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Nov 30 / Jonathan

Grammatical Chimeras

The chimera of myth consisted of the parts of three animals: lion, serpent and goat. By extension, a bio/genetic chimera is an animal composed of more than one genetic line (Wikipedia is there to help if you want to know more).

Let’s consider chimerism in grammar. In English, we usually inflect words to indicate number (the chimera devours, the chimeras devour), tense (the chimera devours/devoured), comparative & superlative (chimeras are scary/scarier/scariest), &c.

Inflections can be regular (devour/devoured) or not (eat/ate). But some irregular inflections move beyond mere irregularity.

Example 1: bad/worse/worst. Badder & baddest, now non-standard, were once the comparative & superlative of bad. But some while back, “worse”, the comparative of what is now German wirren, confused, was called into service as the comparative of “bad”. Similarly (but harder to trace), good/better/best.

Example 2: go/went/gone. “Went” was (and I suppose still is) the past tense (or, as the cool kids say, preterite) of “wend”. But long time since it was pressed into service as the preterite of “go”.

Example 3: You might object that my first two (or three, I suppose) examples are, being only two-part hybrids, don’t truly qualify as chimeras. So I’ll leave you with “to be”, a true chimera, being, in the words of the OED, “a union of the surviving inflexions of three originally distinct and independent verbs”.

You can’t do better here than to go directly to the OED. I’ll whet your appetite with the very beginning of its article “be”:

[An irregular and defective verb, the full conjugation of which in modern Eng. is effected by a union of the surviving inflexions of three originally distinct and independent verbs, viz. (1) the original Aryan substantive verb with stem es-, Skr. as-, ‘s-, Gr. ἐσ-, L. es-, ‘s-, OTeut. *es-, ‘s-; (2) the verb with stem wes-, Skr. vas- to remain, OTeut. wes-, Gothic wis-an to remain, stay, continue to be, OS., OE., OHG. wesan, OFris. wes-a, ON. ver-a; (3) the stem beu- Skr. bhū-, bhaw-, Gr. ϕυ-, L. fu-, OTeut. *beu-, beo-, OE. béo-n to become, come to be. Of the stem es-, OE. (like the oldest extant Teutonic) possessed only the present tenses, indicative and subjunctive (orig. optative), all the other parts being supplied from the stem wes-, pa. tense was, which, though still a distinct and complete vb. in Gothic, was in OE. only supplemental to es-, the two constituting the substantive verb am-was. Béon, be, was still in OE. a distinct verb (having all the present, but no past tenses) meaning to ‘become, come to be’, and thus often serving as a future tense to am-was. By the beginning of the 13th c., the infinitive and participle, imperative, and pres. subjunctive of am-was, became successively obsolete, the corresponding parts of be taking their place, so that the whole verb am-was-be is now commonly called from its infinitive, ‘the verb to be,’ although be is no part of the substantive verb originally, but only a later accretion replacing original parts now lost. In OE. the present indicative of am had two forms of the plural, (1) sind, sindon (= Goth. and Ger. sind, L. sunt, Skr. sánti) and earon, aron (= ON. eru), the latter confined to the Anglian dialects, where it was used side by side with sind, -un. Of these, sind, -on ceased to be used before 1250, its place being taken in southern Eng. by the corresponding inflexions of be. We, ye, they beth, ben, be, were the standard forms in southern and midl. Eng. for centuries; and even in the sing., be, beest, beth began to encroach on am, art, is, and are now the regular forms in southern dialect speech. Meanwhile aron, aren, arn, are, survived in the north, and gradually spread south, till early in 16th c. are made its appearance in standard Eng., where it was regularly used by Tindale. Be continued in concurrent use till the end of the century (see Shakespeare, and Bible of 1611), and still occurs as a poetic archaism, as well as in certain traditional expressions and familiar quotations of 16th c. origin, as ‘the powers that be.’ But the regular modern Eng. plural is are, which now tends to oust be even from the subjunctive. Southern and eastern dialect speech retains be both in singular and plural, as ‘I be a going,’ ‘we be ready.’]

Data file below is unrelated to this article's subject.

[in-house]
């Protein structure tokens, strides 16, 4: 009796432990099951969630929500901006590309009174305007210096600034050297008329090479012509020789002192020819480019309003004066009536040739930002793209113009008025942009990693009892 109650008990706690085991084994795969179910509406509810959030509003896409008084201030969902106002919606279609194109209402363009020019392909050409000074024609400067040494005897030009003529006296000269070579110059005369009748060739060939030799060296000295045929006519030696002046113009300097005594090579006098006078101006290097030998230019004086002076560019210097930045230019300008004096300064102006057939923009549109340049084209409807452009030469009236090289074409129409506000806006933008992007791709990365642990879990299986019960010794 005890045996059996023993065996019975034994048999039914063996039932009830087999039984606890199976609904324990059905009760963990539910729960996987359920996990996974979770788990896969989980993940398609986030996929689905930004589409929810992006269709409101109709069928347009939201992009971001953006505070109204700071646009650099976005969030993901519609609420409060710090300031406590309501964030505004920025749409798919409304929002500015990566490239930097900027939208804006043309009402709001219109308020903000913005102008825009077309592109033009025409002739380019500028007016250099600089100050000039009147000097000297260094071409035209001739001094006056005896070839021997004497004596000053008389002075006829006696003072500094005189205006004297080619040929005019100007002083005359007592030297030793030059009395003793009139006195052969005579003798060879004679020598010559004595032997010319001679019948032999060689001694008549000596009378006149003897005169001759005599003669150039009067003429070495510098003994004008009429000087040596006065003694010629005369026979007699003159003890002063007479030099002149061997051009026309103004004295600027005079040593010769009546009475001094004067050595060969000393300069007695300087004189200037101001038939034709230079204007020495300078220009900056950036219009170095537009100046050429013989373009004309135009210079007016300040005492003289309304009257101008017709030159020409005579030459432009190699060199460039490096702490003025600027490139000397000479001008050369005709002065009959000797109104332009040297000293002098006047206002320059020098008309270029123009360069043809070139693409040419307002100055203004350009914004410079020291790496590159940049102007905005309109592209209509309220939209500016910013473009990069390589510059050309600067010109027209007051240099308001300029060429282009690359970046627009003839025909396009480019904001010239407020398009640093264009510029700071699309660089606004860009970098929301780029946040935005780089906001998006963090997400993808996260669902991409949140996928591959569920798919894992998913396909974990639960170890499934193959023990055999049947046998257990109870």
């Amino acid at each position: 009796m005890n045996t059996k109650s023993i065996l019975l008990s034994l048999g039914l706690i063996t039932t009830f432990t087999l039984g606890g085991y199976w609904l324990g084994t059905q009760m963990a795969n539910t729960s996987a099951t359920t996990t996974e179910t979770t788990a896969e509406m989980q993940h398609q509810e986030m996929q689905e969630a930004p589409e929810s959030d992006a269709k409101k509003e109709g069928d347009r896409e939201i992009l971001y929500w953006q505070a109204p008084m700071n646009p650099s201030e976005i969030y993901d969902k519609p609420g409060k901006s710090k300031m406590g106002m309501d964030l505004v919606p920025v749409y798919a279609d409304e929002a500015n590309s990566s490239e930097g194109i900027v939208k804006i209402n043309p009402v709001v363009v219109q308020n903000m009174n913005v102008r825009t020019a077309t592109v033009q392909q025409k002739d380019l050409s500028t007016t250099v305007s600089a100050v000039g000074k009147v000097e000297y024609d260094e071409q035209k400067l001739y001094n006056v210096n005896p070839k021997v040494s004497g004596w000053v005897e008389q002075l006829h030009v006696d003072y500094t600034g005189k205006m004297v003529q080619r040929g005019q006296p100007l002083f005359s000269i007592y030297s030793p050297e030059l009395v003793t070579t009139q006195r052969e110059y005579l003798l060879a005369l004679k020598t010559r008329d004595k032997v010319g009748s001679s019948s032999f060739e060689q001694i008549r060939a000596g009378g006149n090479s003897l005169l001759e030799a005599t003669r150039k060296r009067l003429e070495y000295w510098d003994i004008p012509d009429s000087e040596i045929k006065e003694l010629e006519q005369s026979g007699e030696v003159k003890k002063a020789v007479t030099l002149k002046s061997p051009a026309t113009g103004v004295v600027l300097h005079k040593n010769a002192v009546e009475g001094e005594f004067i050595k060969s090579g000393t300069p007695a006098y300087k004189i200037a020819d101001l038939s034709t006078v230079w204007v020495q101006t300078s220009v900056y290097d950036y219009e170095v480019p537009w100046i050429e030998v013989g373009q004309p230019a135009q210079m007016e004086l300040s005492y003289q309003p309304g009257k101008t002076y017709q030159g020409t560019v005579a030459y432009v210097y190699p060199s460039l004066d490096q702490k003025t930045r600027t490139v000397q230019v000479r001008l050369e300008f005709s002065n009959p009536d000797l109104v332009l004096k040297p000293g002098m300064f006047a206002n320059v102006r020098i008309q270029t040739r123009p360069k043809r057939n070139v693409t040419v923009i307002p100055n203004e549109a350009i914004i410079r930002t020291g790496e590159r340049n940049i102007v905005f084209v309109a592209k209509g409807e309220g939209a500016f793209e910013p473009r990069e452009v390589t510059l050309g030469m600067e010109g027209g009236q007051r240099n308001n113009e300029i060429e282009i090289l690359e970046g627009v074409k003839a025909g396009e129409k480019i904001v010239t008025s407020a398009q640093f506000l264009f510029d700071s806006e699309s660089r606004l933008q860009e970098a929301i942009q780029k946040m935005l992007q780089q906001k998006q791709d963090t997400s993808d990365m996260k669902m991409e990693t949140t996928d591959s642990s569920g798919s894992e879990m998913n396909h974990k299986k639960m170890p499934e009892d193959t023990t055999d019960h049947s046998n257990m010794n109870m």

More examples?

Update: a Language Log commenter pointed me to suppletion, qv.

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